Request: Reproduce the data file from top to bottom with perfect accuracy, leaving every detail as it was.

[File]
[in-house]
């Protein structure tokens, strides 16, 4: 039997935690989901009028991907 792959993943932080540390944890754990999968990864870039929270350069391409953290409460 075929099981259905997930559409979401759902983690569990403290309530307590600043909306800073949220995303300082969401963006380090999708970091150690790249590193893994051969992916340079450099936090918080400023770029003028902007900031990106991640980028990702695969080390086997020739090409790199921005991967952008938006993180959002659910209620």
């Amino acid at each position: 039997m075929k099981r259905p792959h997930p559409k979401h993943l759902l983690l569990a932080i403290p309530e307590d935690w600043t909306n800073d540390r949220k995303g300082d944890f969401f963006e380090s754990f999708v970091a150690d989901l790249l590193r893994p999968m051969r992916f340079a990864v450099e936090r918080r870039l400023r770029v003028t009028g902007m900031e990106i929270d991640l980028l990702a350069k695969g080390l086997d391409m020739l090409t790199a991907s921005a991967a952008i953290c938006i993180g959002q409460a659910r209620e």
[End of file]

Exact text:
[in-house]
């Protein structure tokens, strides 16, 4: 039997935690989901009028991907 792959993943932080540390944890754990999968990864870039929270350069391409953290409460 075929099981259905997930559409979401759902983690569990403290309530307590600043909306800073949220995303300082969401963006380090999708970091150690790249590193893994051969992916340079450099936090918080400023770029003028902007900031990106991640980028990702695969080390086997020739090409790199921005991967952008938006993180959002659910209620």
């Amino acid at each position: 039997m075929k099981r259905p792959h997930p559409k979401h993943l759902l983690l569990a932080i403290p309530e307590d935690w600043t909306n800073d540390r949220k995303g300082d944890f969401f963006e380090s754990f999708v970091a150690d989901l790249l590193r893994p999968m051969r992916f340079a990864v450099e936090r918080r870039l400023r770029v003028t009028g902007m900031e990106i929270d991640l980028l990702a350069k695969g080390l086997d391409m020739l090409t790199a991907s921005a991967a952008i953290c938006i993180g959002q409460a659910r209620e």